Hopefully you have a few choices and are now trying to decide which program to attend while carefully considering the financial impact of your choice. Remember, you do not have to accept the offer as is or at all!

Report any changes to your financial situation

Changes to your financial situation can include receiving outside awards or experiencing unforeseen financial hardship since applying for financial aid. Reporting changes immediately will allow the financial aid office to work with you to adjust your award package as necessary. If you need additional financial aid, staff can help you figure out what options are available either in the form of grants or loans.

If you are supplanting financial aid with outside awards, you must contact the Financial Aid office to make necessary adjustments to your financial aid package. One thing to keep in mind when reporting outside aid is that it will not be added on top of your financial aid package, but re-calculated into your need, or EFC. In general, if you demonstrate “need,” the financial aid office at your school will try to get rid of your worst loans first (“worst” loans being those that are unsubsidized and/or have higher interest rates).

But, again, there may be certain financial aid regulations and other factors determining how you can best apply the outside award to your graduate education costs. Remember, the financial aid counselors will be doing their best to help you optimize the final package and “free” money is the best form of financial aid award you can get, so reducing your loans is a good thing!

Appeal your financial aid package if it’s not sufficient

You may want to appeal your package for a variety of reasons:

  • You want less of a certain loan, e.g., you want to decrease the amount of unsubsidized loans in your award.
  • You want less of a stipend (possibly work-study) that has a labor stipulation, e.g., you must tutor a certain number of hours per week in order to receive the stipend.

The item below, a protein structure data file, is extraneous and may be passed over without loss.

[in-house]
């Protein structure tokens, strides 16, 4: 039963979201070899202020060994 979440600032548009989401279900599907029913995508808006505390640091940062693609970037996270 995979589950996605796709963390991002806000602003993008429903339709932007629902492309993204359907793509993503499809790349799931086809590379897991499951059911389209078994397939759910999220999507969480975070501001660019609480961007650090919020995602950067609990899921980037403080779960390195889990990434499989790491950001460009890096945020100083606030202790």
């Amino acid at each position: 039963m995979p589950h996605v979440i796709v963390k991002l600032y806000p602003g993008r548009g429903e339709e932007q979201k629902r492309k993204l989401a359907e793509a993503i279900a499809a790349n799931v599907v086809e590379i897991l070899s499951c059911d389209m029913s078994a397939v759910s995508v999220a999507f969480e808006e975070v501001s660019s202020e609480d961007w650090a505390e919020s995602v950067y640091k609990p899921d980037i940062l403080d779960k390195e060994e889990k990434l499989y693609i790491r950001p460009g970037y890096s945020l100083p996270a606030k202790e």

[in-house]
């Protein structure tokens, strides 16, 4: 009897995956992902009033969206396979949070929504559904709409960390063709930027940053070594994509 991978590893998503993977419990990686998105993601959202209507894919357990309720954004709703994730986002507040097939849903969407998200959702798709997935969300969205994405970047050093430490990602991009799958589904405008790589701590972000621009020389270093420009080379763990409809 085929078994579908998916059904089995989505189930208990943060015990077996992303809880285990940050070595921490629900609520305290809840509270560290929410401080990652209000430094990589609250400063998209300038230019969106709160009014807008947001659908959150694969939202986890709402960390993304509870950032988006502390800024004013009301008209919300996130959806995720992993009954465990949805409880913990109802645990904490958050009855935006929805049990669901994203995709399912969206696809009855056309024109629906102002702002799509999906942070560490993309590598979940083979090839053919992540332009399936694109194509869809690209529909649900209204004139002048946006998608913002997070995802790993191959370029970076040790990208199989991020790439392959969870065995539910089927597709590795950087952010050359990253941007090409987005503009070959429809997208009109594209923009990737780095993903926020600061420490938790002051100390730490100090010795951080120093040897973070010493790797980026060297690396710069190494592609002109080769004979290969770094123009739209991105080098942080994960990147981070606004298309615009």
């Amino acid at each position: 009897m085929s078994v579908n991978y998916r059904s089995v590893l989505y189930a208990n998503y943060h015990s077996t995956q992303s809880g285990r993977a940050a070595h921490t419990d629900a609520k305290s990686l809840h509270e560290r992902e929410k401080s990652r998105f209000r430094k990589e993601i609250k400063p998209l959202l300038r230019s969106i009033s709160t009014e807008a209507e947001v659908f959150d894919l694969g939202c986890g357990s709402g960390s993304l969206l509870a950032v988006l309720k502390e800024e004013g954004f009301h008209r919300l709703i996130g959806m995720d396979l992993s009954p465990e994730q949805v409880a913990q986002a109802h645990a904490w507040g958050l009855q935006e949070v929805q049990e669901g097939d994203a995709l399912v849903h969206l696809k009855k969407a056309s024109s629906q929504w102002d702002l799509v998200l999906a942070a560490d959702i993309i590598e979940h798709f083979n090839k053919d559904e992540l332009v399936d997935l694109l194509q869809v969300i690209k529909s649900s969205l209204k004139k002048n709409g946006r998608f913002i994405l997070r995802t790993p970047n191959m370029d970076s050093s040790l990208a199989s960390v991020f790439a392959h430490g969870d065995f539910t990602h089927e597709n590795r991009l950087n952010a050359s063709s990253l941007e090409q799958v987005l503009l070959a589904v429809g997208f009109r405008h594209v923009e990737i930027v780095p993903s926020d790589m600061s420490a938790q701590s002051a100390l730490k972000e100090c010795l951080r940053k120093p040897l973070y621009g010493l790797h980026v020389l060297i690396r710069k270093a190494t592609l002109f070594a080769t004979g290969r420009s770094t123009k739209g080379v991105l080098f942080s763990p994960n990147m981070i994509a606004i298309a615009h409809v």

• You’d like a teaching assistantship (sometimes you have to ask for this).
  • You really want to go to this program but got a better offer at another school.

To appeal, the best approach is to get in touch with the financial aid office immediately and present them with your situation. Again, remember to be professional. Ask yourself: “What would make or break my decision to go to this school in terms of the financial aid award?”

When you speak with financial aid, be sure to thank them for the award, present your situation, and ask them what, if any, options there are to improve your award. If there is not much wiggle room for changing your financial aid package, you may be put on a waitlist for Federal work-study if it was not already awarded to you. Also ask them when you might hear back from them so you can follow up at that time; they are probably fielding many other requests like yours. It may take a few days or more. Trust that they will do their best to help you.

Give thanks

As Gertrude Stein once said, “Silent gratitude isn’t much use to anyone.” So give thanks to the people who helped put together your financial aid award. A simple thank you card will suffice, whether you end up going to that program or not! The note will let the financial aid office know you appreciate their efforts on your behalf, and may go a long way in helping you down the road should you enroll at that program. You never know when you may need their help again when reapplying for financial aid! Not to mention that while they probably hear a lot of grumpy feedback from dissatisfied students, they may not hear back from many students once a problem has been resolved.

Conclusion and further resources

Thinking about the cost of a graduate education can be very stressful. Your financial aid award will depend on many factors that you can and cannot change. Also, recognize that the financial aid staff are people too, and that your stress can affect how you interact with them, and how they will respond to you. Their job is to help you, so help them help you. Do your part by applying early, applying for outside aid, and being professional, friendly, and appreciative in your interactions with financial aid.

  • Learn more about federal loan options at the U.S. government’s official Federal Student Aid website.
  • Read our other articles about financing your graduate education
  • Learn more about how to manage your graduate education loans
  • Read about the scholarship search